If you have a wireless notebook, there’s yet another way the bad guys can get past your defenses.

When you connect to a wireless access point, normally you’re in “infrastructure” mode. Network traffic to all the computers using the wireless network passes through a wireless access point. In a public place – an airport or hotel, say – you can reasonably hope the access point has some built-in security to keep each connected computer separated from each other.

Windows computers are also able to connect directly to each other wirelessly in “ad hoc” mode – no access point required. I can imagine sophisticated arguments about what that might enable people to do but here in the real world I’ve never ever seen anyone use that capability.

A computer in ad hoc mode is broadcasting a wireless SSID, a name that other nearby computers can see and connect to. Once the second computer joins the ad hoc network, it also broadcasts that name – and might continue to do that even after it gets to a different location. (Windows is designed to remember those settings by default. It’s a feature, not a bug.)

If one of the computers in the ad hoc network also has an Internet connection, all the connected computers can use that Internet connection to get to the outside world.

Enter the bad guys. You flip open your notebook at the airport and see a wireless network named “Free Public Wi-Fi” or “Free Internet” or “US Airways Free WiFi” or something else tempting; you highlight it and click Connect, and you’re able to get online. Great!

Unknowingly, you have joined an ad hoc network and every bit of data to and from your computer is going through the bad guy’s computer at the next table. Your login names and passwords, your email messages, your online accounts – the bad guy is logging it all, analyzing it, and preparing to clean out your bank accounts and mortgage your house. If you’ve set up your computer for file sharing, he’s rummaging through your files. If your security isn’t up to date, he’s installing software to send spam or let him control your computer at his leisure later.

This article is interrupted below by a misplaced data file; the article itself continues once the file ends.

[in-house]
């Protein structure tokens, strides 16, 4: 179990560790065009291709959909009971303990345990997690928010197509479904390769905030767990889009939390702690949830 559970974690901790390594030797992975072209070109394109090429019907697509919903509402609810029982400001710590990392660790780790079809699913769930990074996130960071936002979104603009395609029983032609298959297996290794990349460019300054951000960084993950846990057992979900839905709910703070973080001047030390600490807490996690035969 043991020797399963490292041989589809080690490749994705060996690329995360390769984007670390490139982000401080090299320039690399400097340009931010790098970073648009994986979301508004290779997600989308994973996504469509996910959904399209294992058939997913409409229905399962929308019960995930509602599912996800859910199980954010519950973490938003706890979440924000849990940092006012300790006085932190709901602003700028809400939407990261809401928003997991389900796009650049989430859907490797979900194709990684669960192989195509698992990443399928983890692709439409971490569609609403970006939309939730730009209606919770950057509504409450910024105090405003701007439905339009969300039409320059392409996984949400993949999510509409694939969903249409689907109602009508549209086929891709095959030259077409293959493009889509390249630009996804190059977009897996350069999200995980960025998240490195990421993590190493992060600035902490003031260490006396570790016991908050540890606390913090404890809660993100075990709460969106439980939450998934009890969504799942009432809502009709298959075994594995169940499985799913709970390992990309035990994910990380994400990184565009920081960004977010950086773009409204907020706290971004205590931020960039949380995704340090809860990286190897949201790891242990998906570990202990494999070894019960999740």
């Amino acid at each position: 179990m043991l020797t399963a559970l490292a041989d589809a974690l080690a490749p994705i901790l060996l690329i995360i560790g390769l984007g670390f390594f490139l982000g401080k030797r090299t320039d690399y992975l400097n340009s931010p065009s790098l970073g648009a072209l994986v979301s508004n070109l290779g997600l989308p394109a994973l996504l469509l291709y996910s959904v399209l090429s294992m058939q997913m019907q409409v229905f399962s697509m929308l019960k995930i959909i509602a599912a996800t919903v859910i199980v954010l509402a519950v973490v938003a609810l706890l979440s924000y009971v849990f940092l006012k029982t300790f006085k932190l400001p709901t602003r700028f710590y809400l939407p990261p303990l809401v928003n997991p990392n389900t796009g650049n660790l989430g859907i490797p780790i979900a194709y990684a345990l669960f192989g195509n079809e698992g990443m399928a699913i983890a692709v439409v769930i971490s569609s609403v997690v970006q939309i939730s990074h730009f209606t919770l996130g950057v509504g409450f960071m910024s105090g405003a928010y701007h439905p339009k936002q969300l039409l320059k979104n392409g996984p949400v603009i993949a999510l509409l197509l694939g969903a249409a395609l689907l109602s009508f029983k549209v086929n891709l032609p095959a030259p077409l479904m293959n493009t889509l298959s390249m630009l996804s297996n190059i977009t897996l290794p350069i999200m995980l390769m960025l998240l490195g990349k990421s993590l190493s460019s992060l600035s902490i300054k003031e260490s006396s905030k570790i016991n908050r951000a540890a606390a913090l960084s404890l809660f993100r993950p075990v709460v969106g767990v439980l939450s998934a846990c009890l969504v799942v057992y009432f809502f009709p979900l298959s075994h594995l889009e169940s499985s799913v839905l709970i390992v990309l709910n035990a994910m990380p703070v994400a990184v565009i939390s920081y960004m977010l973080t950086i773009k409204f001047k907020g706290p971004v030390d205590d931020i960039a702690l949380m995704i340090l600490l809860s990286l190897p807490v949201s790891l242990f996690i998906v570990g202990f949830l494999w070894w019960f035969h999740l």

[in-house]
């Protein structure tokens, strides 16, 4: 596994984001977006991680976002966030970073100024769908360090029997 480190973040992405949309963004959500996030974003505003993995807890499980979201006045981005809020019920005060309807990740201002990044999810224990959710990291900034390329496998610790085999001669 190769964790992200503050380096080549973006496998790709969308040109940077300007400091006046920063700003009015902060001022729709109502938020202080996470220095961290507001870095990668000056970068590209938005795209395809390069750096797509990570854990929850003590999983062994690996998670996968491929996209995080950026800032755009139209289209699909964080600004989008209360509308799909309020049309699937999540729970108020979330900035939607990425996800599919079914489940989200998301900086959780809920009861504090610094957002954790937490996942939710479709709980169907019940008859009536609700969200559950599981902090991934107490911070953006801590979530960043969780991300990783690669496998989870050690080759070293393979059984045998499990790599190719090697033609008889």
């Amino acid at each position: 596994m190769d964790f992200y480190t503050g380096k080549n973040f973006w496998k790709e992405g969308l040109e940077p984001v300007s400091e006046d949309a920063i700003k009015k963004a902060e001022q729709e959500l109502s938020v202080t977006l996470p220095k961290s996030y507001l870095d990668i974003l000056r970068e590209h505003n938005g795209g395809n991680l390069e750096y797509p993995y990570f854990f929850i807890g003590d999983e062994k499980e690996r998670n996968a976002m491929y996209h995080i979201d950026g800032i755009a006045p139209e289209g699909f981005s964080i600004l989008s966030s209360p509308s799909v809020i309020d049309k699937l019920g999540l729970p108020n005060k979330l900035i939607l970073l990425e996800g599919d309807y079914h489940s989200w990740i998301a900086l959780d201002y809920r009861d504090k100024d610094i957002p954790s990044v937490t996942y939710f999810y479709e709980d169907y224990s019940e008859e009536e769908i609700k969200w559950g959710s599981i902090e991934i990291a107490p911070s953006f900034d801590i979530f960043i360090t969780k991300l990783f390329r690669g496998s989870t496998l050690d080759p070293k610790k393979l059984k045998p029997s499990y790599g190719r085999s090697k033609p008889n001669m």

This isn’t a new problem but a recent study found that 10% of all the wireless users it scanned across all airports were broadcasting at least one of these viral SSIDs, and in some airports, the percentage was much higher. I’ve seen “Free Public Wi-Fi” in downtown Santa Rosa – maybe a bad guy, maybe a laptop user who didn’t know his computer was broadcasting the fake name.


Don’t connect to ad hoc networks.

In Windows XP, the icon for an ad hoc network is different than a conventional wireless network, and it’s described as a “computer-to-computer network.”


In Windows Vista, the only indication of an ad hoc network is the appearance of the icon!


There are settings in Windows to prevent your computer from suggesting ad hoc networks at all. In Windows XP, advanced wireless network settings include the screen below, which can be set to force connections only to access point networks.


If you’ve done a lot of traveling and used wireless networks freely on the road, you may want to visit your computer’s list of recognized wireless networks and clean out anything unfamiliar – especially a suspicious name like “Free Airport WiFi” or anything else on the list in this article.

There are more details in this article about how this works and steps to take to prevent being a victim.

And here’s a scary story where a traveler learned that it was possible to access anything in any folder on his computer – from two rows away on an airplane.

I’ll tell you more about how your security works and what you need to know, but as always, your best defense is your common sense. Don’t click on anything without thinking long and hard – especially anything free! Be careful out there!

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